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Way outside the walls: Zoos Victoria supporting wildlife conservation overseas
When an elderly female saltwater crocodile died at Melbourne Zoo in the early 1990s, leaving her male companion all alone, Zoos Victoria came to a crossroads.
Should we get another female saltwater crocodile? Should we move the male crocodile to a new home? Should we get a different species of crocodile?
The death of the crocodile came at a time when Zoos Victoria was starting to think more strategically about our role in wildlife conservation and expanding the support we gave to overseas organisations to something more than just financial, and something that had meaningful conservation outcomes for threatened species.
Around the same time, the Philippine Crocodile was given the unfortunate title of being one of the world’s most endangered species of crocodile. Endemic to the Philippines, this crocodile is a freshwater species that had been decimated by hunting, loss of isolated populations and ongoing habitat destruction.
Led by Chris Banks, Conservation Partnerships Manager at Zoos Victoria, Zoos Victoria approached the Philippine Government to see what we could do to support their conservation efforts for the Philippine crocodile.
This marked the beginning of a new approach to Zoos Victoria’s support for international conservation efforts, with a Philippines partnership initiated in 1992 and the Zoo’s first Philippine crocodiles arriving in August 1993 (the male saltwater crocodile was moved to a sanctuary in Queensland where there was already a friend for him.)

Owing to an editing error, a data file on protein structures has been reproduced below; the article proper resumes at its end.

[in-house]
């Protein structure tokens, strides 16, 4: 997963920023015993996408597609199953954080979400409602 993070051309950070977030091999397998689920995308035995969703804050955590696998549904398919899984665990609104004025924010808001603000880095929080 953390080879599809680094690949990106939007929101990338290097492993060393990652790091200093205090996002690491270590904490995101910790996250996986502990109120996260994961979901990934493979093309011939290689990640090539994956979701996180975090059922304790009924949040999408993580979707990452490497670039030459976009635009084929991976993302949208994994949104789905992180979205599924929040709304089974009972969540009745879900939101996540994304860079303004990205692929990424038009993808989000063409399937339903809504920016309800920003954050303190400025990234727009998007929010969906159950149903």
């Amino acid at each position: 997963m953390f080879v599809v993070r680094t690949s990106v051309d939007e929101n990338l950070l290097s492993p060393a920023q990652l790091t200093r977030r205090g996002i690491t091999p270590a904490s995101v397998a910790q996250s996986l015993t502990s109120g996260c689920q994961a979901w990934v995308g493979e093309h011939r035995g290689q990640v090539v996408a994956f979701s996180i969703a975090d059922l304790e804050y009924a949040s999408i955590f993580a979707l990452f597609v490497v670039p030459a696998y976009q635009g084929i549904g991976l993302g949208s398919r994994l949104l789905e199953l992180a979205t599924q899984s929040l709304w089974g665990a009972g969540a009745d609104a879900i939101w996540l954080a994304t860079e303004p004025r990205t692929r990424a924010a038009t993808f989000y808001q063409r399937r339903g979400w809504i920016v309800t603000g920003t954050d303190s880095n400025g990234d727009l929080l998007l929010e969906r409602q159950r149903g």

As well as this work in the Philippines, Zoos Victoria focussed on other species in the south-east Asia region and Papua New Guinea (PNG) that were on the brink, not only because these two areas are close to Australia but also because the need to support threatened species was stark.
Our PNG relationship commenced with support for a study of Long-beaked Echidnas and led to participation in an assessment of all New Guinea Tree-kangaroo species in 1998, followed by a decade-long partnership with the Tenkile Conservation Alliance in north-west PNG.
Of particular note on the south-east Asia front was Romer’s Tree Frog in Hong Kong, where we proudly played a major role in its recovery, as well as various support for three conservation centres in northern Vietnam: Endangered Primate Rescue Centre, Turtle Conservation Centre and Pangolin-Civet Conservation Program.
Over the following decade we learned much about international conservation engagement. Foremost was a shift to focusing on measurable biological and social outcomes, which meant wildlife and people must benefit.
Currently our international conservation engagement has three major components:
- Partnerships with overseas organisations (Mabuwaya Foundation in the Philippines with a species focus on the Philippine Crocodile; Tree Kangaroo Conservation Program in PNG with Matschie’s Tree-kangaroo as the flagship and Rhino Fund Uganda focussing on the Southern White Rhino)
- Our sister zoo is the Port Moresby Nature Park, PNG
- An annual international grants program, which allocates funds to other overseas projects for 12 months.
Each of these projects are underpinned by the aim to achieve strong outcomes for both people and wildlife.
Zoos Victoria strongly believes that fighting wildlife extinction is a global effort and that we have a role to play in helping overseas organisations to conserve the animals that are native to their region, particularly those that may not have the funding or resources to do it on their own.
However, we know that working with the community to address what is happening to their local species and working together to benefit both people and animals is the only way to truly have an impact on stemming the tide of wildlife extinction.